Music Business — March 8, 2013 at 10:45 am

The Rise and Fall (and Rise Again?) of HMV

by

HMV story

As a teenager in the U.S., I would regularly visit the Princeton Record Exchange in Princeton, New Jersey (check out their website at www.prex.com) which formed part of my musical education. It was a thrill to browse through boxes of used records to see what was on offer, and given a limited budget, what was on sale.

For a while, it was all about the vinyl, as I flipped through endless copies of groups that everyone already had in their homes (The Eagles, for example). “Hotel California” could be bought for the bargain price of $2.99. There were more copies of “Saturday Night Fever” than one knew what to do with. Alternatively, a special pressing of The Beatles (name your album here) sold at a premium, as did a UK import by many notable independent acts. Bring in 10 dollars and a few treasures could be found. Sell some records, take up the trade value (opting to trade offered more bang for the buck) and a spring Saturday might turn into a treasure trove of happiness if you were a music fan.

But beyond the depth and breath of what they sold (more than 100,000 albums on hand), the sense of potluck and the constant blaring of some new (or even old) eclectic act coming out of the speakers, was a sense of community. 99 percent of the people in the Record Exchange were music lovers. Many had come from all over the State. And everyone was a on a shared mission: to find some specific music gem, or better yet, to browse, gaze at covers and learn more about great artists and amazing tunes.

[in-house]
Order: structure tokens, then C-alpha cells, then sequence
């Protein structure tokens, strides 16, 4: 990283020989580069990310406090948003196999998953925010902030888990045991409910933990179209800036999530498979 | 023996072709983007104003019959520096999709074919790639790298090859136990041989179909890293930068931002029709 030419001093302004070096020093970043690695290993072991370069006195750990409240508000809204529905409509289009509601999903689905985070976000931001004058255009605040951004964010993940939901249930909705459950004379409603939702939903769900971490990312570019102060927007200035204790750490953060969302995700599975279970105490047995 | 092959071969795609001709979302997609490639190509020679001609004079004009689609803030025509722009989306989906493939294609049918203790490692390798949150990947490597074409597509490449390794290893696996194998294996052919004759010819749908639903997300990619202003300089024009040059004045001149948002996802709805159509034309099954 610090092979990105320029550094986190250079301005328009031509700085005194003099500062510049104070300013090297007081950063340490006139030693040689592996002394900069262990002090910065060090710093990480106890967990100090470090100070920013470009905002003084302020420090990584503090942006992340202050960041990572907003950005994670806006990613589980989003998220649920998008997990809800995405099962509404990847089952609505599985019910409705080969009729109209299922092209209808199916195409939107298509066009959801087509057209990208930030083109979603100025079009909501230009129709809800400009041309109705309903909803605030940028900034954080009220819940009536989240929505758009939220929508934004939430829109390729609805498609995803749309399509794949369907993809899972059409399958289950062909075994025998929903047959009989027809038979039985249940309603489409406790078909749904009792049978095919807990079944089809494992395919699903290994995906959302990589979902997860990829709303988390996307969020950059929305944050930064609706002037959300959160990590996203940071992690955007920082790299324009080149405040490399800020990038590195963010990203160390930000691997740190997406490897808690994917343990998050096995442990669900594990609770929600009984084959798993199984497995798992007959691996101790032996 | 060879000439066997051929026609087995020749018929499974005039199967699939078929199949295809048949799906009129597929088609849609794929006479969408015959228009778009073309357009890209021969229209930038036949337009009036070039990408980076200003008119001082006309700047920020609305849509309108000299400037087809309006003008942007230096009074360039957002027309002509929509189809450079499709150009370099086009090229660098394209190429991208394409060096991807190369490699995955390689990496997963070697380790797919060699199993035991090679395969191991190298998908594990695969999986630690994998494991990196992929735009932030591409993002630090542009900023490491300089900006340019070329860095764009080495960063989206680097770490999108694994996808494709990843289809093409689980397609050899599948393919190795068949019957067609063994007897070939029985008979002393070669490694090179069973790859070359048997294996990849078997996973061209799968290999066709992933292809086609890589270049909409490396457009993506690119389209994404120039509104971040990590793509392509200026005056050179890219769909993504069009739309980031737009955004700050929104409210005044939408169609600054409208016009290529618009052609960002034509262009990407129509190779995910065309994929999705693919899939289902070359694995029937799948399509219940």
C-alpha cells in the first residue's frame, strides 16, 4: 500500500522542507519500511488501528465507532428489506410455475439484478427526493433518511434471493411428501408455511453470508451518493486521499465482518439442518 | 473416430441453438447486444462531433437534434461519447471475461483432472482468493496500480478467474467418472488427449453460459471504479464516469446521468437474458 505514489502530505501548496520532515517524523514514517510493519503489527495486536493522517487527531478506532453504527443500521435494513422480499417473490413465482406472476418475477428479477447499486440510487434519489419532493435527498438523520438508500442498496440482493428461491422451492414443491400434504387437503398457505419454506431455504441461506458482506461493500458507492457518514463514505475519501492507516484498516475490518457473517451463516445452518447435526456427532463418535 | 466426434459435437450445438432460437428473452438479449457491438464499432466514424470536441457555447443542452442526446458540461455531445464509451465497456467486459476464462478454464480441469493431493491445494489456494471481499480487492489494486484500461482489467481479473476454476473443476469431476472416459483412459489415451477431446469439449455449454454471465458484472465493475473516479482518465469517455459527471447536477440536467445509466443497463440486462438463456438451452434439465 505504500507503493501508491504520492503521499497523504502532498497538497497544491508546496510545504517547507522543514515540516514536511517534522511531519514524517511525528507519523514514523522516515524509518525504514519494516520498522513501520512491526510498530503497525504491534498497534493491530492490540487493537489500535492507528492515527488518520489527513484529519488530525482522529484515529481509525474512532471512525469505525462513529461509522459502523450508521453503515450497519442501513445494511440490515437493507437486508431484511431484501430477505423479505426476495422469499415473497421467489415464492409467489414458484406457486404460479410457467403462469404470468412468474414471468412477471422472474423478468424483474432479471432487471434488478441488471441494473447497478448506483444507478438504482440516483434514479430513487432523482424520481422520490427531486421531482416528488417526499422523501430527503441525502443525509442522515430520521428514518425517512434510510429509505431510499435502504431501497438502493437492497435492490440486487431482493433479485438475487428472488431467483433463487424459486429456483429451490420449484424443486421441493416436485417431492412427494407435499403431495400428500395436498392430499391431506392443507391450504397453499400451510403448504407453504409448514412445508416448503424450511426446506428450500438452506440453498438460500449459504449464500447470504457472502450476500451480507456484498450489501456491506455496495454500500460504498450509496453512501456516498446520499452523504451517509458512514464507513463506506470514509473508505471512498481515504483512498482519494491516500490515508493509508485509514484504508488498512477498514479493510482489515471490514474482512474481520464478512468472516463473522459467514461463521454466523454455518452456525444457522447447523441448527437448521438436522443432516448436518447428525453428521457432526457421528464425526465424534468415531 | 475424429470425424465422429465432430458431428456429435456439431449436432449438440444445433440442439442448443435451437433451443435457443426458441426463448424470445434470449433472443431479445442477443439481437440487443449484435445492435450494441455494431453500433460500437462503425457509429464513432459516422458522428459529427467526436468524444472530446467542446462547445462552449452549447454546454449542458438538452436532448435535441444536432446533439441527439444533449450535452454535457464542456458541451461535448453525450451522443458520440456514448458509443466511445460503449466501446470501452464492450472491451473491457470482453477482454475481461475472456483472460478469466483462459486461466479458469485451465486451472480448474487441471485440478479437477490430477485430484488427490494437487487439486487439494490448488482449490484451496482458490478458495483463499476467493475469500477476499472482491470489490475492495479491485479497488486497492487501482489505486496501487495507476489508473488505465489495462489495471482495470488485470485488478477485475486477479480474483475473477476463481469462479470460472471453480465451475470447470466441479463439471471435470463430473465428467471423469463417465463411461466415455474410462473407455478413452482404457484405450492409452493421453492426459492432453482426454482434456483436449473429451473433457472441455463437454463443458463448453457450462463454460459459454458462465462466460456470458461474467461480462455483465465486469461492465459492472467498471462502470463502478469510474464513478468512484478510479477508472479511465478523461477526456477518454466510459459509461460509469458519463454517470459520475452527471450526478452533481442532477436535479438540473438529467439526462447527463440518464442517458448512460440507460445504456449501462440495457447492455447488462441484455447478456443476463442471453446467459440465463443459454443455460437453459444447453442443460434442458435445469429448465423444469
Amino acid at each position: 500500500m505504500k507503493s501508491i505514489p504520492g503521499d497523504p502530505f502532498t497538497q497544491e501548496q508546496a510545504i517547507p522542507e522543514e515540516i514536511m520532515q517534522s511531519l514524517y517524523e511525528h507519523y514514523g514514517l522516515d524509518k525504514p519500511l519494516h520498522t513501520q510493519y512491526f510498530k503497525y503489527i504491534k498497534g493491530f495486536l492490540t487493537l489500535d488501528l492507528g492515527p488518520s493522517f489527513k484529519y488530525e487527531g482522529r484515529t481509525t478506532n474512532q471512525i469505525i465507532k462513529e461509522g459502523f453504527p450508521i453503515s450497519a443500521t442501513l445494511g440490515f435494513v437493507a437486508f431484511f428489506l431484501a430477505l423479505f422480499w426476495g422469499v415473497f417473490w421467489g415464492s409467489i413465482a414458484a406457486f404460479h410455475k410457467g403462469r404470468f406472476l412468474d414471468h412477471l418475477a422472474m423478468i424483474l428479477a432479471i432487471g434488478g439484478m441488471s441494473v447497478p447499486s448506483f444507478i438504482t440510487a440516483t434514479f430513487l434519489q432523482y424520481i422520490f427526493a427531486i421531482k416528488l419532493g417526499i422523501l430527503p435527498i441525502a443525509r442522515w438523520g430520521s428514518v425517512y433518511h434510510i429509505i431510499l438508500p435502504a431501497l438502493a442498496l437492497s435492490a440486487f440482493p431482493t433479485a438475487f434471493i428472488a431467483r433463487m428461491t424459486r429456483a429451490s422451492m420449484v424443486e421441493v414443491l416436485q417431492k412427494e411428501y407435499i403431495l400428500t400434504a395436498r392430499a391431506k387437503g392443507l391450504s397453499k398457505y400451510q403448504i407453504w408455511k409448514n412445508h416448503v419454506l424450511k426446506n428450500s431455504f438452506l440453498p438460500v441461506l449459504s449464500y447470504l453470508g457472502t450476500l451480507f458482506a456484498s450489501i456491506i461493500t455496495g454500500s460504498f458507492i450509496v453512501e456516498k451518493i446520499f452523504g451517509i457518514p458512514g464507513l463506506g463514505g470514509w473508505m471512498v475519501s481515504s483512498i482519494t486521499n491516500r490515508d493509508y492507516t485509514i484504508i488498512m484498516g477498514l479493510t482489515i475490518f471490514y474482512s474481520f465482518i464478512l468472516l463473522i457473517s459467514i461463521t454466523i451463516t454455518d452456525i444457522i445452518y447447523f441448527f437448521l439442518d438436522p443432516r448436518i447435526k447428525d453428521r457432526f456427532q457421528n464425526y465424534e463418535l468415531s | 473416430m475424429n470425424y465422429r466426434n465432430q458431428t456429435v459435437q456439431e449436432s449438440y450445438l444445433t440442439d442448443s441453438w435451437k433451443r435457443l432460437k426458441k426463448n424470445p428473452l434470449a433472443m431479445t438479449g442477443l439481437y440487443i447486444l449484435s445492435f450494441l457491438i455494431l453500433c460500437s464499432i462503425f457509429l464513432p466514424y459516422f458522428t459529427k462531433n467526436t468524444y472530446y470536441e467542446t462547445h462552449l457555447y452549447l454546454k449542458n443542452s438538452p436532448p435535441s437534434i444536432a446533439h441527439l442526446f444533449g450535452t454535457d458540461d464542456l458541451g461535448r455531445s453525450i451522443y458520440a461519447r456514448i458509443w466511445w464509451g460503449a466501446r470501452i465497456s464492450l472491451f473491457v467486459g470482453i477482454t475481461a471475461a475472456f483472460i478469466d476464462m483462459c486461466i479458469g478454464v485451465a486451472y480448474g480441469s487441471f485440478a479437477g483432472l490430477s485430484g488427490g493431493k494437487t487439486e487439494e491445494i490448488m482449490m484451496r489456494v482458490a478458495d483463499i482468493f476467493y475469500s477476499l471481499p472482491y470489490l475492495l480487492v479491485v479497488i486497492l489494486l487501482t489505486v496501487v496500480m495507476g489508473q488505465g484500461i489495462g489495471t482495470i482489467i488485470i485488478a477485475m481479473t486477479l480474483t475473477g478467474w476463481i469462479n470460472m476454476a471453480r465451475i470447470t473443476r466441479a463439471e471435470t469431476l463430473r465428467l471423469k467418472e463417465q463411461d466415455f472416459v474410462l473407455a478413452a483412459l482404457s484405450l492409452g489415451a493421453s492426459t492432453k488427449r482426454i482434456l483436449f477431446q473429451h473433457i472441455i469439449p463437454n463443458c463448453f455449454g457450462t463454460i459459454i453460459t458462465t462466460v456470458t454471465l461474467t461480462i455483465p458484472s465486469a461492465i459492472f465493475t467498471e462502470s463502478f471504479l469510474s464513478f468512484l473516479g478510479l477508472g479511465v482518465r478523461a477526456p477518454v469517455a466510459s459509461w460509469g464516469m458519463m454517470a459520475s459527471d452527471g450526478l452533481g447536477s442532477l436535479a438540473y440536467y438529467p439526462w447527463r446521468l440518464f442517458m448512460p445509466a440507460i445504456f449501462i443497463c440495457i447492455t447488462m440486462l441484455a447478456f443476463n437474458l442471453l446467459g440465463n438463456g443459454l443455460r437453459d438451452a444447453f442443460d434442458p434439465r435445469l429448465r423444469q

From a small hole in the wall, the simple concept (buy and sell used albums) spread to a warehouse like building that contained albums, CDs, cassettes, DVDs and more. If it wasn’t carried at the Princeton Record Exchange, it most likely didn’t exist.

By the time the store was being written up in national publications like The New York Times, I was already in Hong Kong. And for a while, Hong Kong was a pretty shoddy city for music. Mom & Pop stores sold the top 10 UK and US releases aside a slew of Cantopop. And if you did find a store that went beyond that, it was usually hidden and akin to finding some kind of buried treasure.

That is, until HMV came along.

Its launch in Hong Kong during the mid-90s was met with acclaim. Practically overnight, the musical landscape of the city changed. Gone were the Cantopop ripoffs of Western songs, for now, local residents never exposed to acts beyond their shores could listen to anyone they wanted to on headphones. Gone were the long waits for imported product. There was also no need to pay super inflated prices for UK music magazines. And sales? Yes, there were plenty of hidden goodies available during their year-end closing sales.

For years, the massive HMV anchor stories in Hong Kong’s Tsim Sha Tsui and Central locations were party central for local and international music lovers alike. At one point, the TST location even occupied thousands of square feet and three massive floors in the heart of a prime tourist area. One could spend hours there browsing for nothing in particular and walk out with an armful of eclectic CDs, random DVDs and magazines from around the world—and many did.